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waiting for teddy williams
22 December 2004
That Waiting for Teddy Williams works at all is a testament to the narrative skill and engaging voice of novelist Howard Frank Mosher. That it doesn't work particularly well is no surprise. Mosher attempts to ring every possible change on the clichés of the baseball novel, and ropes in quite a few from the coming-of-age novel and the local-color novel as well. The result is a book that just about stays afloat under a punishing load of stock characters and motifs.
What can I but enumerate old themes, as William Butler Yeats might say. First there's the Our-Towny setting of Kingdom Common, Vermont. Next, a raw youth with a flair for baseball, who has somehow acquired the name Ethan Allen. Then there's Ethan's mom, a heart-of-gold hooker named Gypsy Lee who wants to move to Nashville and sell songs about gone-and-long-forgotten men. And say, what about Ethan's grandmother, who babysits Ethan by observing him through the scope of a loaded rifle?
There's even a country wife nicknamed R.P. because she literally brains her husband with a Rolling Pin. There's a tall, handsome drifter with a deadly hitting eye, unabashedly named Teddy Williams, who befriends young Ethan Allen in ways that recall the spectral assistance of George Baruth in Matt Christopher's Kid Who Only Hit Homers. There are adolescent boys killed in a fiery drunken car crash. And there's an improbable comeback by the Boston Red Sox with the help of the young protagonist.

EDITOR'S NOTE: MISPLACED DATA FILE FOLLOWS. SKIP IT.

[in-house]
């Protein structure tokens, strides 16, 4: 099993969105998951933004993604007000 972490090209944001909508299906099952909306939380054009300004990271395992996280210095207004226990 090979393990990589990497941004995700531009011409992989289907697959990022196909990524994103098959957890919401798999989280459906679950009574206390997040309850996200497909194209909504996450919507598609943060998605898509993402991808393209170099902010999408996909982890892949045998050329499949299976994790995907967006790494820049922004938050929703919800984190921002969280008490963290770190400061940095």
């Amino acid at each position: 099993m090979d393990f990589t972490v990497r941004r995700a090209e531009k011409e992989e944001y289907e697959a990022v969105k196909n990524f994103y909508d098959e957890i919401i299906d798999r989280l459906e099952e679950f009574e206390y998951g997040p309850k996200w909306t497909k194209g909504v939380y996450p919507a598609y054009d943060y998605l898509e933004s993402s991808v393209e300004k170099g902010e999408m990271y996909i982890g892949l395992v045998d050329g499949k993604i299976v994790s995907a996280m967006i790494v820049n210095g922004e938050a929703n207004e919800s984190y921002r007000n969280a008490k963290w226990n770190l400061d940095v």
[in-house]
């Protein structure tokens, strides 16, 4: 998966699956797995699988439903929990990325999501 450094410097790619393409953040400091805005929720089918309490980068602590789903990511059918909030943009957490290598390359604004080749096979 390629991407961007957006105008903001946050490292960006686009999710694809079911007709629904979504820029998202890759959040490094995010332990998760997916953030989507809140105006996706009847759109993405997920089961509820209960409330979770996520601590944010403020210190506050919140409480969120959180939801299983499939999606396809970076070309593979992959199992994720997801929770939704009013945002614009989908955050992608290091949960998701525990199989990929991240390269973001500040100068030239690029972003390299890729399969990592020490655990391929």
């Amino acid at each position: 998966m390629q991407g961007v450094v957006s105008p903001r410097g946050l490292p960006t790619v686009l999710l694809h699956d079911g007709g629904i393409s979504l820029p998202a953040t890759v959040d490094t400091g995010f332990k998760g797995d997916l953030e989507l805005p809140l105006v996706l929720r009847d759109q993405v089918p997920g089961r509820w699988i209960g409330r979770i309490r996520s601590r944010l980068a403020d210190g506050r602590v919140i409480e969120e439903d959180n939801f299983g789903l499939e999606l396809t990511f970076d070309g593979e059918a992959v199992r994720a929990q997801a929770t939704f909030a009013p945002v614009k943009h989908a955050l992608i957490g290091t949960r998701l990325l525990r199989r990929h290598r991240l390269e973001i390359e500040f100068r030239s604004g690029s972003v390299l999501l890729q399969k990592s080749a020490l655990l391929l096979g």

Improbable comebacks by the Red Sox are no longer the sole province of fiction, which makes this novel ironically as snakebitten as its favorite team. The engine of the plot in the book's second half is a Boston team's attempt to win its first World Series since 1918 -- and dagnabbit, wouldn't the Sox go and pre-empt a perfectly good plot idea by actually winning the Series?
As I was saying, though, Waiting for Teddy Williams is hardly the worst baseball novel of the young century; in fact, it's hardly the worst Red Sox novel of the past couple of years. Despite its cartoonish characters and settings, Mosher has the sense to press his material without inhibitions, and he generates some good yarning along the way. I even like R.P.'s husband Devil Dan, who insists "that the environment was a lie made up by the socialists who ran the government in Montpelier" (29). Devil Dan is worth, if not the price of the book, at least a charge on your library card.
Mosher, Howard Frank. Waiting for Teddy Williams. Boston: Houghton Mifflin, 2004.